I'm back from real life :D

Back on topic, I always envisioned it this way: preserving is the "natural" way to use magic, with defiling connected with its abuse. Everywhere. In every plane or crystal sphere, magic works this way.
But while on Athas it always remained this way, in other corners of the multiverse, gods of magic worked to make magic more accessible to intelligent races and to limit damages to the environment: on Toril, Mystra created the Weave; on Krynn, IIRC the Moon Gods taught directly to mortals how to use magic, and so on.
Athas simply never had gods to modify magic.
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Re: How much surface area of Athas is actually defiled?

Postby Big Mac » Wed Jun 25, 2014 5:58 pm

ripvanwormer wrote:If this premise doesn't work for you, that's fine. It's not part of the 2nd edition version of Athas's history, where Athas never had any gods. It's just an idea they came up with to reference some of the core 4th edition concepts and simultaneously explain why Athas has both zero gods and funny magic. It may be awkward to try to reconcile it with the idea that defiling magic is also possible on other worlds and planes.


I guess that, just because there are no gods mentioned in he 2e Dark Sun, it does not prove there were not some in an earlier era.

If you connect Dark Sun to other planes, that would connect it up to all the gods in the Planescape Campaign Setting, even if they were not actually worshipped on Athas itself.

Knightfall wrote:When it comes to Dark Sun, fans have little to go on compared to other TSR Worlds. Very little of the planet has been detailed and mapped out, officially. Thus, there is mainly speculation about what exists beyond the core material from the AD&D 2E era.

You asked if Dark Sun has any sub-settings. Well, Mind Lords of the Last Sea is the primary reference that comes to mind; however, it is not beloved by many Dark Sun fans. (I really liked it when it came out but then again, I liked everything that was put out for Dark Sun.) The revised boxed set greatly expanded the setting, and MLotLS built upon that as a mini-expansion for the campaign setting. (I'm sure that DRAGON and DUNGEON Magazine had adventures and articles for the region, but I cannot remember.)

My gut tells me that TSR had plans to expand the world even more, but it never came about. TSR went downhill and Dark Sun got shelved.

Windriders of the Jagged Cliffs fits into the same category. It builds upon the revised box and fleshes out a new region beyond the Tablelands.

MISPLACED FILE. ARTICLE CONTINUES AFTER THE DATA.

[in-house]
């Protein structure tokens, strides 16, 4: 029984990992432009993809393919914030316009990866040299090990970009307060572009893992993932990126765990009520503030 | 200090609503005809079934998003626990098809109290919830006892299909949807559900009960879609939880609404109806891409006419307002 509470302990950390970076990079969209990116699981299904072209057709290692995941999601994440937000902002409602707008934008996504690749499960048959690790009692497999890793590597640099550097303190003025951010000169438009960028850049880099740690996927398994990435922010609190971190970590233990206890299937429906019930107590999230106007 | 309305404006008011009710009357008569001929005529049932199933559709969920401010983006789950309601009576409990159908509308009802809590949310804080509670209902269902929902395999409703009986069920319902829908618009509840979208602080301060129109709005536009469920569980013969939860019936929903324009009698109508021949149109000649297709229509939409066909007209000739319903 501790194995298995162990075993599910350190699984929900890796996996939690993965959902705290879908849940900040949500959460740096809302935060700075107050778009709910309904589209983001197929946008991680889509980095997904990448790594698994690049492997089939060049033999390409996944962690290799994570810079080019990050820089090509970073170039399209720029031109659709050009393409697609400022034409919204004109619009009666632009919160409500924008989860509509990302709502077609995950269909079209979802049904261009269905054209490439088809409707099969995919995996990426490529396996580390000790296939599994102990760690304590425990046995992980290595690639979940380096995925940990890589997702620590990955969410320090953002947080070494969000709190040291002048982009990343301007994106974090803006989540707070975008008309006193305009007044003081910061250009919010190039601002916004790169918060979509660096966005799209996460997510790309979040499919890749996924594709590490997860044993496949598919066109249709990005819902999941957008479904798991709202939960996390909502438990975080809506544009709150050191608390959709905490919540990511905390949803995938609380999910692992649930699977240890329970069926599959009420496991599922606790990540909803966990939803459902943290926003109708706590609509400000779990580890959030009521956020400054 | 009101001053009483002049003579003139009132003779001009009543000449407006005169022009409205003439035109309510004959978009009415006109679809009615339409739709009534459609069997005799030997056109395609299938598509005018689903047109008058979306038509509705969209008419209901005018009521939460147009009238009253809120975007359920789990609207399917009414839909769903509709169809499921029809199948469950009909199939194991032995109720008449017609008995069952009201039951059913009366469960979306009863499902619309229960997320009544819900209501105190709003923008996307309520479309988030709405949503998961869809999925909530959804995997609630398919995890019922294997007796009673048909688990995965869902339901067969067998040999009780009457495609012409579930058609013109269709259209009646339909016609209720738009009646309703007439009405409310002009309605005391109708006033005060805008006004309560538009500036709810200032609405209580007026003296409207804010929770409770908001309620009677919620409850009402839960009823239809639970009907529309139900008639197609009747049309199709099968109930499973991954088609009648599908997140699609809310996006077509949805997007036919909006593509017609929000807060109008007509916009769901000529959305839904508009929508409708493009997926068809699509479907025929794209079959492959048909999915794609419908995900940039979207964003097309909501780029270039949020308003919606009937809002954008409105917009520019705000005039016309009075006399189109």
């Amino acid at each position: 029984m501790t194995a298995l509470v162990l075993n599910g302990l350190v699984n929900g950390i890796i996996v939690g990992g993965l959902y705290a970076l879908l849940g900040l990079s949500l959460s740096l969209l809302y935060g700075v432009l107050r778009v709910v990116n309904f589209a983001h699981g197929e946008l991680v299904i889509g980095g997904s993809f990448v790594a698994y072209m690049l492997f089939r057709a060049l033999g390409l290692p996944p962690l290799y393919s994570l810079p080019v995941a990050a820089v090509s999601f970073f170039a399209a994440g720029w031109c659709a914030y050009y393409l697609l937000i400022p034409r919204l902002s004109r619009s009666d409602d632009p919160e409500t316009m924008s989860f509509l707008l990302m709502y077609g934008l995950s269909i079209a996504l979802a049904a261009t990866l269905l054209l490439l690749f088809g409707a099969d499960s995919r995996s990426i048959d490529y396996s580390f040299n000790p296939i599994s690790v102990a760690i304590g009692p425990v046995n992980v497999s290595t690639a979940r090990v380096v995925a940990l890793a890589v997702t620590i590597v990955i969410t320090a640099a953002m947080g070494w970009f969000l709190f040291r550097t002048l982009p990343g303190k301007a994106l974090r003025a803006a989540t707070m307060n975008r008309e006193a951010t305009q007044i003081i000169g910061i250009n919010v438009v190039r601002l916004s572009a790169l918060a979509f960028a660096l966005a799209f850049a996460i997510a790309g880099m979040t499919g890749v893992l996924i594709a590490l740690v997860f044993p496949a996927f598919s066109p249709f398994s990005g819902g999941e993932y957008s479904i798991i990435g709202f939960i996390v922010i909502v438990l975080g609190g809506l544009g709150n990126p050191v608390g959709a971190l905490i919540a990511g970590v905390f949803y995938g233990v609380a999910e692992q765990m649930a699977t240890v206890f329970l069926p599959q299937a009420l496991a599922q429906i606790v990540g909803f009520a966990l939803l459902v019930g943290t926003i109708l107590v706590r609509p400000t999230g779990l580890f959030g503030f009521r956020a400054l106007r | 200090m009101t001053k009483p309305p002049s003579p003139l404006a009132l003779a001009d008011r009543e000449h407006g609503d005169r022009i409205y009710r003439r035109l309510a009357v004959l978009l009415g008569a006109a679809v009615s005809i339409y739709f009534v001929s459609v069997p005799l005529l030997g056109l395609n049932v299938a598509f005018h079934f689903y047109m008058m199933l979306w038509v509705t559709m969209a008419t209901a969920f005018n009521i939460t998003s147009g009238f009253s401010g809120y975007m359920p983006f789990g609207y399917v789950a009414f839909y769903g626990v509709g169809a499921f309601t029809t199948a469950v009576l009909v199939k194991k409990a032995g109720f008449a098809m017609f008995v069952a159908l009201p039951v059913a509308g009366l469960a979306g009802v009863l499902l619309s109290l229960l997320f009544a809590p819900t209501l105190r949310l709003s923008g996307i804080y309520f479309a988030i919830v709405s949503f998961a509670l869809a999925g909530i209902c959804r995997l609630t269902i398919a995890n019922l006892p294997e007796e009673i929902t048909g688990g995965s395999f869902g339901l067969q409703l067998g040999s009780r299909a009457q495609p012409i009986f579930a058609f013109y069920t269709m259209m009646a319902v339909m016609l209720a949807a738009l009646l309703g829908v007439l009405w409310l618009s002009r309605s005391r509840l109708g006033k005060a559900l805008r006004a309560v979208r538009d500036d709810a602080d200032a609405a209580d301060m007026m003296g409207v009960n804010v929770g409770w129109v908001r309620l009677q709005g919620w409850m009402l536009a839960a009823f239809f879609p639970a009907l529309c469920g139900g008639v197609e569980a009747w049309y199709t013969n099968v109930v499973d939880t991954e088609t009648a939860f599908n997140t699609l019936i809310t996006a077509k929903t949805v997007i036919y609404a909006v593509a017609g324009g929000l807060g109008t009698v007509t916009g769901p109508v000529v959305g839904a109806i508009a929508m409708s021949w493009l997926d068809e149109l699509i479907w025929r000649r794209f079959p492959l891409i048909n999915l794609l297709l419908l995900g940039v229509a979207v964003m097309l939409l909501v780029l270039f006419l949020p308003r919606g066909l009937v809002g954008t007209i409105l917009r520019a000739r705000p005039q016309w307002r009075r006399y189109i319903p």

One could also say that Valley of Dust and Fire is also a sub-setting, although strongly tied to the Tablelands. Does it stand on its own as a setting? I'm not sure I can say that.

Finally, City by the Silt Sea might qualify as a sub-setting. It went beyond the core DS boxed set to detail Giustenal in great detail. In a sense, the boxed set was to Dark Sun what the FR 2E Ruins of Undermountain boxed set was to the Realms.


I would say that the first two are more likely to qualify as a new setting, as they have the same branding. Rpg.net concurs: AD&D Dark Sun Wanderer's Chronicles.
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Re: How much surface area of Athas is actually defiled?

Postby XstarkillerX » Sun Jul 06, 2014 1:12 am

Reading this thread again inspired me some thought that I expand upon here :P
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Re: How much surface area of Athas is actually defiled?

Postby agathokles » Sun Jul 06, 2014 6:55 pm

Big Mac wrote:I guess that, just because there are no gods mentioned in he 2e Dark Sun, it does not prove there were not some in an earlier era.

If you connect Dark Sun to other planes, that would connect it up to all the gods in the Planescape Campaign Setting, even if they were not actually worshipped on Athas itself.


It's different. In 2e, Athas has always been part of the Multiverse. However, gods cannot reach it (well, I suppose they could personally, but cannot grant spells, commune with their followers, and the like). If a non-Athasian cleric went to Athas (by means of a portal or spelljamming), he would be cut off from his Power.
Dregoth, the undead sorcerer king, aimed at becoming Athas' first god, probably by becoming a god and then travelling physically to Athas, but didn't manage to do so (at least, before the line was folded).